They do not know what it means to be sad and alone in a cold room where the sun never shines.” – “Going Up in the World”

Anna Kavan did not become Anna Kavan until her mid-thirties, Up until then she had been Helen Ferguson who had already written 5 novels, all of which rarely get mentioned or read today. In 1940, she published a story collection called ‘Asylum Piece’ as Anna Kavan, tales about breakdown and forced institutionalization, which brought her to the world’s attention.

If the jailer looks into my mind now, I think he cannot raise any objection to what is going on there.” – “At Night”

These early Kavan stories are choppy, rough, and painful to read. It is difficult to get through more than a few pages at a time.

A later story, “The Fog”, is an outstanding story. “The Fog” is a first person story about someone driving a car who apparently runs over a teenager with their car in the fog. The driver freely admits to being a drug user:

I felt calmly contented and peaceful, and there was no need to rush. The feeling was injected of course. But it also seemed to have something to do with the fog and the windscreen wipers.” – “The Fog”

The driver says of the policeman who stops the speeding car, “I looked indifferently at his mass-produced nonentity’s face.”

Some of the later stories go beyond the limits of realism. In “The Visit”, a leopard appears one night and sleeps in her bed. The leopard shows up each night. Then one night the leopard leads her out of her house to show her something. That night there is a torrential rain and she hesitates to follow him. After that the leopard does not show up although she waits for him. What or who does the leopard represent?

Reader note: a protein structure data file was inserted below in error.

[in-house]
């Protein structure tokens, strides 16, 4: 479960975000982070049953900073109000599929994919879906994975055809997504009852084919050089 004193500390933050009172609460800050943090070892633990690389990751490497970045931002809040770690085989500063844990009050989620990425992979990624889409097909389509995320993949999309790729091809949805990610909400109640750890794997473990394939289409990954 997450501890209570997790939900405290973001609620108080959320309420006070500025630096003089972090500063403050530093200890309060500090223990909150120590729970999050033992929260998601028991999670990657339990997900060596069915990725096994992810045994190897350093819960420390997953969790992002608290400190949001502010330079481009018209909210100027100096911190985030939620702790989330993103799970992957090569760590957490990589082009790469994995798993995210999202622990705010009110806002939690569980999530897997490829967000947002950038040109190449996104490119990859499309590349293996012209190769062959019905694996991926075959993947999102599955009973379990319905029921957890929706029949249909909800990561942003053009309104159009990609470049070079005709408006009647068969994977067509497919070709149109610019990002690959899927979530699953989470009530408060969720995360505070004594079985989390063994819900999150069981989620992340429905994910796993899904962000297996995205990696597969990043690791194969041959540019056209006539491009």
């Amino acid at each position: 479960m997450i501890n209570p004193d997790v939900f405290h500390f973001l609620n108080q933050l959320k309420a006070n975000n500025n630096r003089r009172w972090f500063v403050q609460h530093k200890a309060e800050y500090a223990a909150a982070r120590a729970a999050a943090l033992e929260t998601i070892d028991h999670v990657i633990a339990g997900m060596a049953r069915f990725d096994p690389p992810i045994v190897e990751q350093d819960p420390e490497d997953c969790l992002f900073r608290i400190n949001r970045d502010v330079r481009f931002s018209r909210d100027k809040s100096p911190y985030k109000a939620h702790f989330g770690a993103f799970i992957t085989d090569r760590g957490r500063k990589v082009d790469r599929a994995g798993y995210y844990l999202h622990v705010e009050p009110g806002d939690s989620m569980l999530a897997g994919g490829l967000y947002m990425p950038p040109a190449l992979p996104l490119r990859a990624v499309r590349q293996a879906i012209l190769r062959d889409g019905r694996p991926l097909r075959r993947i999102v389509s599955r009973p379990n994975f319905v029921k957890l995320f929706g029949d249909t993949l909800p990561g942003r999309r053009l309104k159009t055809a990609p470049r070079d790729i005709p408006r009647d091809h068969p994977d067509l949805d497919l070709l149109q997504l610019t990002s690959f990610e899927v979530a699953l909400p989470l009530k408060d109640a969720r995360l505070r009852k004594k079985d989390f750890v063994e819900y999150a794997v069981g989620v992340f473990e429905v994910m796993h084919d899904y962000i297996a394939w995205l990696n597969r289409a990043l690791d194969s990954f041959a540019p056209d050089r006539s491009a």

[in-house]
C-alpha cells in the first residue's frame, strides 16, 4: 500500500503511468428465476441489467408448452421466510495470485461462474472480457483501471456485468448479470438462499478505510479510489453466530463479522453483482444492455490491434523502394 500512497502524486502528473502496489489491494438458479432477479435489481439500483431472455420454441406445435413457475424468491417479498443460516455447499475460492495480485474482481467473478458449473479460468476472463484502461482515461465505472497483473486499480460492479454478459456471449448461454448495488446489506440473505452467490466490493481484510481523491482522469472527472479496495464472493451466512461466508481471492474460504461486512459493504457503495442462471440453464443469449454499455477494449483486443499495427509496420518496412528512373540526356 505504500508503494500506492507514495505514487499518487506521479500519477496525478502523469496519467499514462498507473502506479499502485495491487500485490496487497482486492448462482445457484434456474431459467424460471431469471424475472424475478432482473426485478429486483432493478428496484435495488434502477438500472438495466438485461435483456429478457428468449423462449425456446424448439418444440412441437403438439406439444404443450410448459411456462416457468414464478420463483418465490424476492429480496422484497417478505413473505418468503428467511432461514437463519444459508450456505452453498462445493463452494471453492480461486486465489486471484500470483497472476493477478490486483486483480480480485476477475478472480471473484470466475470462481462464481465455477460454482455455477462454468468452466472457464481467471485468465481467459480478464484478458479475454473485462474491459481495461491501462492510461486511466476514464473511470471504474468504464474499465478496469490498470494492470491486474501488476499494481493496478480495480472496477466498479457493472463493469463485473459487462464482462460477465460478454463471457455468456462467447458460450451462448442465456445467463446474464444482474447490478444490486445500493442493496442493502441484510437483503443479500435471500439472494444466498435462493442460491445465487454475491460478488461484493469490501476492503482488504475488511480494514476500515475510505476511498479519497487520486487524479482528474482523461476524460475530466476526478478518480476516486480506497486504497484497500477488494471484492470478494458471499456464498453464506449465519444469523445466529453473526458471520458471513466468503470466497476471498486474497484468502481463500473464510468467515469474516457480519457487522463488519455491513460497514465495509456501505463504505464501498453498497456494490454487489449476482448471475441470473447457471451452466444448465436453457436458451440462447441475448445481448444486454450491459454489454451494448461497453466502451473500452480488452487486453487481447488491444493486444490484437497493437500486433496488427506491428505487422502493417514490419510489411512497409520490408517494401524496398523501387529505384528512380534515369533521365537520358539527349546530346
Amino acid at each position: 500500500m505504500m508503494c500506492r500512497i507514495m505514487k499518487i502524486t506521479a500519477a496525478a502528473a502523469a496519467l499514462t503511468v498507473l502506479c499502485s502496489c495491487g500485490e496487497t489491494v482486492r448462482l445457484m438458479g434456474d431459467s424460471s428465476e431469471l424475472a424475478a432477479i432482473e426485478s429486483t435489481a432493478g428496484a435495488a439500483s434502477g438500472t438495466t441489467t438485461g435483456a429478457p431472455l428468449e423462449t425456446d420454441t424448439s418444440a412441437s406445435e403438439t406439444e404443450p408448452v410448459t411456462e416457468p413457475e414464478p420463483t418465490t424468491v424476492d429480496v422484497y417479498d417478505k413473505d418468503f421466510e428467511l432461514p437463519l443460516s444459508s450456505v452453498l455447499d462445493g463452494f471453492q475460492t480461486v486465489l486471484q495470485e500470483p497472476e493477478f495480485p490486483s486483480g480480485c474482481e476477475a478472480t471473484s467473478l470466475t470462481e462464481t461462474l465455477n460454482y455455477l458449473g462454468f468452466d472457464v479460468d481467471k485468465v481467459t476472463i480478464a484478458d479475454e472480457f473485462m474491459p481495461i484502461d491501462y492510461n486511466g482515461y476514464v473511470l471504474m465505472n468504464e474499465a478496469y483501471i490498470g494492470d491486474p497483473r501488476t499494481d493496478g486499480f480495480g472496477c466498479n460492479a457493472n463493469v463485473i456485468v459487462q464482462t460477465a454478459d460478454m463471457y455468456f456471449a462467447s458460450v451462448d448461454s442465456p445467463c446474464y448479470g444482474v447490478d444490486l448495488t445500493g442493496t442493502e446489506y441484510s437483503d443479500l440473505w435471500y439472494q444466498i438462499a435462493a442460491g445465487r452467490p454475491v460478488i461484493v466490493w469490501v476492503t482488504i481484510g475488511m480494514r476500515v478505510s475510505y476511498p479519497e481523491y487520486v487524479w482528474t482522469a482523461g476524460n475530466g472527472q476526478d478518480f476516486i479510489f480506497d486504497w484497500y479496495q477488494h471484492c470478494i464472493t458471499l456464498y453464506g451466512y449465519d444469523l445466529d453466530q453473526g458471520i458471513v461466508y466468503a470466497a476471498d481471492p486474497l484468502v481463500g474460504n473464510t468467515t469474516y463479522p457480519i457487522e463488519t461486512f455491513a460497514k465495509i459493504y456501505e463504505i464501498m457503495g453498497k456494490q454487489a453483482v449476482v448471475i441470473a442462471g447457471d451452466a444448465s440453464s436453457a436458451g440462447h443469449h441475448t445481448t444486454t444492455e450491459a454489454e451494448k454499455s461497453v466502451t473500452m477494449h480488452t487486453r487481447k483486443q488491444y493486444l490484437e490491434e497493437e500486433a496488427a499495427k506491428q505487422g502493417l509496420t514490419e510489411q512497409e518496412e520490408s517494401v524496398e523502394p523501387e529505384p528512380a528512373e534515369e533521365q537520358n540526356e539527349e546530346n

One of Kavan’s main influences is Franz Kafka. My experience with reading Kafka has been that the main protagonists face ominous abstract amorphous threats to their existence. I find this quality also in Kavan’s work. I must admit that I prefer more definite, clear, and straightforward writing. I found the writing in these stories choppy without smooth transitions.

Anna Kavan stories often contain lucid descriptions of the trees, the plants and animals, the weather. Kavan got along fine with the natural world. It was only the human world that was fearful to her.


Grade:   B



‘An Explanation of the Birds’ by Antonio Lobo Antunes – A Stunning Portrait of a Hapless Fellow


‘An Explanation of the Birds’ by Antonio Lobo Antunes (1981) – 261 pages     Translated from the Portuguese by Richard Zenith


Talk about darkly funny. ‘An Explanation of the Birds’ is an often uproarious novel about this Portuguese guy named Rui who ultimately commits suicide when he is 33 years old, We find this out quite early in the novel, but it doesn’t spoil the comedy somehow.

Rui’s father is a successful industrialist who owns his own business. His father is severely disappointed when Rui takes up history in college.

One of my father-in-law’s cherished dreams,” Carlos said, “was that Rui would work for us, but the guy didn’t have the slightest knack for business. Come to think of it, he didn’t have much of a knack for anything.”

Rui’s upper-class first wife Tucha chimes in:

Sexually, I’ve never seen such a washout, he couldn’t get it up, he’d get all frustrated, apologize, cry. I don’t know why you’re so interested in him, nobody else is.”

And Rui’s second wife the communist Marilia has her say:

And not only your father,” she added in a wrathful torrent, “but also your mother, your sisters, your brothers-in-law, the whole shitload. First class assholes.”